If you haven't noticed, this is not exactly the established pattern in golf lately. Two Masters running, Seve Ballesteros has stomped off the course without muttering a repeatable syllable. Earlier this year Craig Stadler left the scene of his terrible towel penalty in San Diego so enraged that he was off the premises before anybody could talk to him. And, of course, all that is mild compared with other sports. Even as a father, John McEnroe still cannot seem to lose a point without disfiguring a racket or abusing a line judge.
"People don't understand how tough that is," says golfer Peter Jacobsen. "Here a guy holes out an impossible shot to take a major right out from under your nose, and now you have to go into the pressroom and be Mr. Wonderful."
Indeed, inexplicably, that's what Norman was. After the Mize chip, Norman said, "I didn't think Larry would get down in two from there, and I was right. He got down in one." Rest easy, Bobby Jones, sportsmanship is not dead.
Of course, we did say "outwardly." What of inwardly? How much damage did back-to-back heartbreakers do to the man Jack Nicklaus calls "the best player in the game"?
Well, after winning three straight tournaments in Australia last year and 10 around the world overall, Norman hasn't won a Tour event in 1987. In Dallas at the Byron Nelson Classic, he shared the opening-round lead but finished tied for sixth. "You know," Pete Bender, his caddie and confidant, said to him on that tournament's last day, "I think Augusta took more out of you than you thought." And Norman agreed.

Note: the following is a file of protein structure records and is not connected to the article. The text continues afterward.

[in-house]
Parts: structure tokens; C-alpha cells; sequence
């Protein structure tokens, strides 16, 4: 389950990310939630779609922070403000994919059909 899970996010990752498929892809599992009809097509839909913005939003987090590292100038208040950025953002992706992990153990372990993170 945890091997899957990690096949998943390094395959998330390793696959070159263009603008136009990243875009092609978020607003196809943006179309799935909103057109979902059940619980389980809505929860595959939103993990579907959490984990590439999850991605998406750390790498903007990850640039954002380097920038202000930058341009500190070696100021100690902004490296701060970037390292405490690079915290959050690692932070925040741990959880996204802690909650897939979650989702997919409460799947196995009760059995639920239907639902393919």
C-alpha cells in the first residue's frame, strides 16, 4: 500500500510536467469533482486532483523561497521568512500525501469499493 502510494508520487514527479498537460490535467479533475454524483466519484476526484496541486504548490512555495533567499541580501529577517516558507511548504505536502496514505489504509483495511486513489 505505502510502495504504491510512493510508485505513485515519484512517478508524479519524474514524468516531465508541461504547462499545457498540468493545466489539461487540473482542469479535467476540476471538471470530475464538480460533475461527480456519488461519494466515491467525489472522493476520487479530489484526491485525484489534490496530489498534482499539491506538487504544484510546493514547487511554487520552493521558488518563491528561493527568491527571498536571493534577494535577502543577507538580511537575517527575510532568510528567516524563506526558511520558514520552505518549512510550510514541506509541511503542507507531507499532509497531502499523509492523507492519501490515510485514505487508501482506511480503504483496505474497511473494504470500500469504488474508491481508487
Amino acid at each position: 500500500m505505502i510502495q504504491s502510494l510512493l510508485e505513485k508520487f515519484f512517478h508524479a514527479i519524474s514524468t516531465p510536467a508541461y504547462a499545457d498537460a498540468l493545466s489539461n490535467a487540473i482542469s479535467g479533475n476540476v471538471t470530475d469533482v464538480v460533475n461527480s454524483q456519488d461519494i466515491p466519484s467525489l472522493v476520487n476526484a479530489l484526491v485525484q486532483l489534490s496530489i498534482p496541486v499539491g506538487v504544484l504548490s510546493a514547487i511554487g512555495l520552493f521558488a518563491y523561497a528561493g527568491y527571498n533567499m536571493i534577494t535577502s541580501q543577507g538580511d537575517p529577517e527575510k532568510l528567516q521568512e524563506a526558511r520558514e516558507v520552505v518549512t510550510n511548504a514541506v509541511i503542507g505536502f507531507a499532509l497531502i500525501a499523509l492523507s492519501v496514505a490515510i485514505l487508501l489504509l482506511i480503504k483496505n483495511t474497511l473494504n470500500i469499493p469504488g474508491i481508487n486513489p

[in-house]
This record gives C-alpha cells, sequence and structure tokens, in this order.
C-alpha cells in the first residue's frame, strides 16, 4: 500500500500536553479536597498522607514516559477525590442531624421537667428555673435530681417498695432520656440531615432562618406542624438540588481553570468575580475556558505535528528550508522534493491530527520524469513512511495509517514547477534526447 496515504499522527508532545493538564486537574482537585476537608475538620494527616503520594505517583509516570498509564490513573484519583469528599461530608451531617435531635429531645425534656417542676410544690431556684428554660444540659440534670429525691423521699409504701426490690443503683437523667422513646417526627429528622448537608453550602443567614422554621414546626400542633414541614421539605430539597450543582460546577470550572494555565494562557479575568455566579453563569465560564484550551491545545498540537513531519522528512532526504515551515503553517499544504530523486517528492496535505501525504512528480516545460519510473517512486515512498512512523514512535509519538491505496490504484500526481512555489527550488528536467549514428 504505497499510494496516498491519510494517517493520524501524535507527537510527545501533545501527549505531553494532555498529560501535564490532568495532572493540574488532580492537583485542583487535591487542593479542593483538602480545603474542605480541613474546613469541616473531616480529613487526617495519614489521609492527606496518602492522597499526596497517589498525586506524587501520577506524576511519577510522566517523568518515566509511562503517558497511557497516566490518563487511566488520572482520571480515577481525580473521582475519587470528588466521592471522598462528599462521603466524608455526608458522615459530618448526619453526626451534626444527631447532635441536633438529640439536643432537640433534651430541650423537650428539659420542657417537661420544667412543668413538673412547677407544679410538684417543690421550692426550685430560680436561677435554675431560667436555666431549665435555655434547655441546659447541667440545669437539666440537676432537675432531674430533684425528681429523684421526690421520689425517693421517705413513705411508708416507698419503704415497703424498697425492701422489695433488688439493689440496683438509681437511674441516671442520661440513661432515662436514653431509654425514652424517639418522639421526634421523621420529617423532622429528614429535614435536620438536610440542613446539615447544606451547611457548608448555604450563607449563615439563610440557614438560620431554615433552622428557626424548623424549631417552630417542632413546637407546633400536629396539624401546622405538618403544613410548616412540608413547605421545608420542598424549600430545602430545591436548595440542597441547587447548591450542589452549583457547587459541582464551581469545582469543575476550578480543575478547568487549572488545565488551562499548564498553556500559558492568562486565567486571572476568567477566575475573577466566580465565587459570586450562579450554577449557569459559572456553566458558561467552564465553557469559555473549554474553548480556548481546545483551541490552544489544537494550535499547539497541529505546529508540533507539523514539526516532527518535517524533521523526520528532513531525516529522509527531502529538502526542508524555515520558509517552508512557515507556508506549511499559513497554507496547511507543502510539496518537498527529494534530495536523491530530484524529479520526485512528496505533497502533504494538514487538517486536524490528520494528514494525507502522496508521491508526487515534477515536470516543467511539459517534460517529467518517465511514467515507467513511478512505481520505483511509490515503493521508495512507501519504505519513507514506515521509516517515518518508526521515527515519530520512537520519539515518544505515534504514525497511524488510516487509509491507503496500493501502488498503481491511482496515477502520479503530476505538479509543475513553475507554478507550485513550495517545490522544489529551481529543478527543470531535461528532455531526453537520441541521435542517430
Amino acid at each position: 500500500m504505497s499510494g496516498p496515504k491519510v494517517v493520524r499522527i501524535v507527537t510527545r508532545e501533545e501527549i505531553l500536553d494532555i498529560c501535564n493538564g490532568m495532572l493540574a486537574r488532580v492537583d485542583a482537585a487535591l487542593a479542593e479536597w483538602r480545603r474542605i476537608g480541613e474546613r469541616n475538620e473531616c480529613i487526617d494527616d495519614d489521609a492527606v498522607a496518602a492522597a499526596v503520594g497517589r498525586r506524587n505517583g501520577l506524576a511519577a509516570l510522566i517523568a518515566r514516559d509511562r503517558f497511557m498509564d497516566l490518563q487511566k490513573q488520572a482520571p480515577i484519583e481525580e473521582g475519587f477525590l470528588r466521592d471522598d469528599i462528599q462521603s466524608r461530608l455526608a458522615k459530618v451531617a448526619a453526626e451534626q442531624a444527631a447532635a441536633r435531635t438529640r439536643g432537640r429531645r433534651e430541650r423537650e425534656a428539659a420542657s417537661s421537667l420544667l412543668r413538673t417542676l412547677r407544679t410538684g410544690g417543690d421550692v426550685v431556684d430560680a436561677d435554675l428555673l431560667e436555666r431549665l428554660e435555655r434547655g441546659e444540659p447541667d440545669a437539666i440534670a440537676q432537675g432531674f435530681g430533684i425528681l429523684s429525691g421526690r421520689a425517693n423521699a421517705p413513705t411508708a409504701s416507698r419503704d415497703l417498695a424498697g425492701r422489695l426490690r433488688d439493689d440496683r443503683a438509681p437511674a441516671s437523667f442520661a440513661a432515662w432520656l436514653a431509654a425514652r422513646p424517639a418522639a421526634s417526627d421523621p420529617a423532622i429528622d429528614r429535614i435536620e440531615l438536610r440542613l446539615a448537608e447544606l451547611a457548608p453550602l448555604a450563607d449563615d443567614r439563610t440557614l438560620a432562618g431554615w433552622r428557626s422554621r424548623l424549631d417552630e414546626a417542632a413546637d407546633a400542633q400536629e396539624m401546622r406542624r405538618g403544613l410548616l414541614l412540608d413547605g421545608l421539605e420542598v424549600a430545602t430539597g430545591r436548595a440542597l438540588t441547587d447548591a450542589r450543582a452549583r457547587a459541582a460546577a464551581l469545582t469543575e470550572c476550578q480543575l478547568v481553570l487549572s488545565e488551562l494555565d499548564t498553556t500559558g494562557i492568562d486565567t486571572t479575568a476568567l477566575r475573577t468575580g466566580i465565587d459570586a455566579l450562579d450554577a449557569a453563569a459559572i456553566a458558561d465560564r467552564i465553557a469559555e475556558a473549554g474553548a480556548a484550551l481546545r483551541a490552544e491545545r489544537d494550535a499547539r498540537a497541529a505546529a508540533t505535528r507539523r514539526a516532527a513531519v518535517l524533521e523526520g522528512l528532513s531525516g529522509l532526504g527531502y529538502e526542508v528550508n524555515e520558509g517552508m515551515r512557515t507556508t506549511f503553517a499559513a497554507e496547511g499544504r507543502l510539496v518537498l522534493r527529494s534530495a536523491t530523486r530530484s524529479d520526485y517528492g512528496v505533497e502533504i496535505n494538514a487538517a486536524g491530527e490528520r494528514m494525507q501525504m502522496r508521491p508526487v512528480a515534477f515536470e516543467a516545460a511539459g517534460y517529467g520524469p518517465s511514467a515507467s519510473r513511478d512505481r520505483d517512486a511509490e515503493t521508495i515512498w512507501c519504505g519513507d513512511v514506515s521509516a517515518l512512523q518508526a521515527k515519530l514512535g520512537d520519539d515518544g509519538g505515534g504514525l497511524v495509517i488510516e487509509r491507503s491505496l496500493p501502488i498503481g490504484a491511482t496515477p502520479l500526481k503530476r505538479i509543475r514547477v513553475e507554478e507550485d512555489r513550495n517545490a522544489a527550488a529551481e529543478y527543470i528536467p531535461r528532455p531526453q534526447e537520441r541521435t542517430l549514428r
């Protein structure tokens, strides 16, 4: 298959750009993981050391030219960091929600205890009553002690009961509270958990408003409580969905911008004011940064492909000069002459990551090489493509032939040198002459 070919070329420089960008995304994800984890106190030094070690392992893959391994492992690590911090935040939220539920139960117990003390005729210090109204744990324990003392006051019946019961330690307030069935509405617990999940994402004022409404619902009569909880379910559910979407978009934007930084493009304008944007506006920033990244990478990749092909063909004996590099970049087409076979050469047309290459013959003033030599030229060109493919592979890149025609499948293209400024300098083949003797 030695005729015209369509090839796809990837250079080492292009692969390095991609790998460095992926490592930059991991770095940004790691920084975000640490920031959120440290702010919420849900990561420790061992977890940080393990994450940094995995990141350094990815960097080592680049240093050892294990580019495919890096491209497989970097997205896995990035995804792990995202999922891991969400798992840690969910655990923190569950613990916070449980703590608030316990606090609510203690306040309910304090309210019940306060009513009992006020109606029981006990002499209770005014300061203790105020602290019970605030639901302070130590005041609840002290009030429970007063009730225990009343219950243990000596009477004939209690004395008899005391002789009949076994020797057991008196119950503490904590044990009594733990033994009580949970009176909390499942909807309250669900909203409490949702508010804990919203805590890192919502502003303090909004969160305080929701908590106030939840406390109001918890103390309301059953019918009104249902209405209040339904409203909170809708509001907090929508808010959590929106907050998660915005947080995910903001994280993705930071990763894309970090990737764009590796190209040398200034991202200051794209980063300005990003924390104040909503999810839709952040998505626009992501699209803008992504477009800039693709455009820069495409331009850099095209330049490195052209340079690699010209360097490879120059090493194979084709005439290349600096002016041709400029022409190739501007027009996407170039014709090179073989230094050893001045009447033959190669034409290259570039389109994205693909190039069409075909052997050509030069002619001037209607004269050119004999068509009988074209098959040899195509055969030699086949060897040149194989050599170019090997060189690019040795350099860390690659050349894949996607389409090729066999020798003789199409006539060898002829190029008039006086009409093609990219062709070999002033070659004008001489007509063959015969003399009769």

What's more, history stands drooling. Not to spread doom, but in 1970 Tony Jacklin became the first Brit to win the U.S. Open since 1920. In 1972 he was tied for the British Open lead until Lee Trevino chipped in at the 71st hole and beat him. Jacklin never won—never figured m-another major. After Tom Watson beat Nicklaus by chipping in on the 71st hole of the 1982 U.S. Open at Pebble Beach, Nicklaus didn't win a major for four years, and he says today, "I'm still not over it." But even Nicklaus never had two majors—in a row—snapped out of his molars, the way Norman did. Who could blame Norman if he winds up bumming quarters outside some Woolworth's?